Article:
RIYADH, Saudi Arabia — President Obama and King Salman of Saudi Arabia spent more than two hours in a closed-door meeting that American officials said was cordial but underscored deep differences with the kingdom over Iran, human rights and the best way to fight terror.
The two leaders met in Riyadh on Wednesday against the backdrop of a public debate in the United States Congress about a bill that would allow the Saudi government to be held legally responsible for the Sept. 11, 2001, attacks if it is established that any officials played a role — a charge Saudi officials have long denied.
Administration officials said the issue of the Sept. 11 attacks did not come up during the meeting with the king at Erga Palace, an opulent compound lined with palm trees and well-manicured royal grounds.
Mr. Obama also reiterated his view that Saudi Arabia and other Persian Gulf nations needed to rely less on the United States for their security, officials said. Similar comments by Mr. Obama in a recent article in the magazine The Atlantic had increased the friction between the two governments, but American officials who attended the meeting with the king said the president did not apologize for them.
In a statement released after the meeting, the White House stressed the areas of agreement between Mr. Obama and the king, saying that they “reaffirmed the historic friendship and deep strategic partnership” between their two nations. But the statement also noted that the two leaders merely “exchanged views” on several topics, suggesting a lack of agreement in those areas.
The meeting exposed what one senior administration official at the meeting said were tactical differences even as the two nations broadly have similar goals on fighting terror and maintaining stability in the Middle East. The official said the Saudis preferred to confront terror threats only with force while the United States was seeking an approach that also included diplomatic efforts in the region. The sharpest exchange, the official said, came when Mr. Obama criticized the kingdom’s human rights record, raising the issues of harsh sentences and beheadings. The king repeatedly defended the Saudi justice system.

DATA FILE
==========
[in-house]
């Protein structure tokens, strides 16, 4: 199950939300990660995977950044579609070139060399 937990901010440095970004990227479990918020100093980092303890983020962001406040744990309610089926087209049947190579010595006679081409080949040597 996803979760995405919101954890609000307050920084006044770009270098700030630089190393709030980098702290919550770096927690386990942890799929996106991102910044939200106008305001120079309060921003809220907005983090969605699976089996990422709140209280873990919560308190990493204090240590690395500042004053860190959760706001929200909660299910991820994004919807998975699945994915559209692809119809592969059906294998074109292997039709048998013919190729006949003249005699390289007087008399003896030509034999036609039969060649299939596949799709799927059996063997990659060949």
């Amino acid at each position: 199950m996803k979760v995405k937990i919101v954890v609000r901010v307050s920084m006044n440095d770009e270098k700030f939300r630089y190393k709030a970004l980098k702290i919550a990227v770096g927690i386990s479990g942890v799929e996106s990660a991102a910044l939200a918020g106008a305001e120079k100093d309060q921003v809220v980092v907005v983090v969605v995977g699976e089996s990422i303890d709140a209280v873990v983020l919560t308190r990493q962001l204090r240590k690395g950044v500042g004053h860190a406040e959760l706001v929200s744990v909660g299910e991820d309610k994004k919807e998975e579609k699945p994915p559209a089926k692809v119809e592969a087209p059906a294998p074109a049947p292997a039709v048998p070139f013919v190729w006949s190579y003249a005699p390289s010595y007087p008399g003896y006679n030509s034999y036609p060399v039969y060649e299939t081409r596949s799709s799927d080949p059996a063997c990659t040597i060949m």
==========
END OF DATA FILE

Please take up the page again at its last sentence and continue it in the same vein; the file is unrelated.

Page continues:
Mr. Obama also met separately with Sheikh Mohammed bin Zayed Al Nahyan, the crown prince of Abu Dhabi, before Thursday’s summit meeting of several Persian Gulf nations. A statement from White House officials said the two men discussed the war in Yemen, the Islamic State and the volatile political situation in Libya. The United Arab Emirates has taken an aggressive military role in the Middle East, sending troops and fighter aircraft for the war in Yemen and joining the coalition striking the Islamic State in Syria and Iraq.
Saudis on social media were quick to note that while state television had closely covered the arrival of Persian Gulf heads of state, who were welcomed on the tarmac with embraces and kisses by King Salman, Mr. Obama had been received by a much smaller delegation, headed by the governor of Riyadh, the Saudi capital. His arrival was not shown on state television. American officials said they did not perceive the reception at the airport as a snub of Mr. Obama, noting that the Saudis had offered to host a grand lunch buffett for the president — complete with much more royal pomp and circumstance — but Mr. Obama’s schedule required him to arrive too late for that.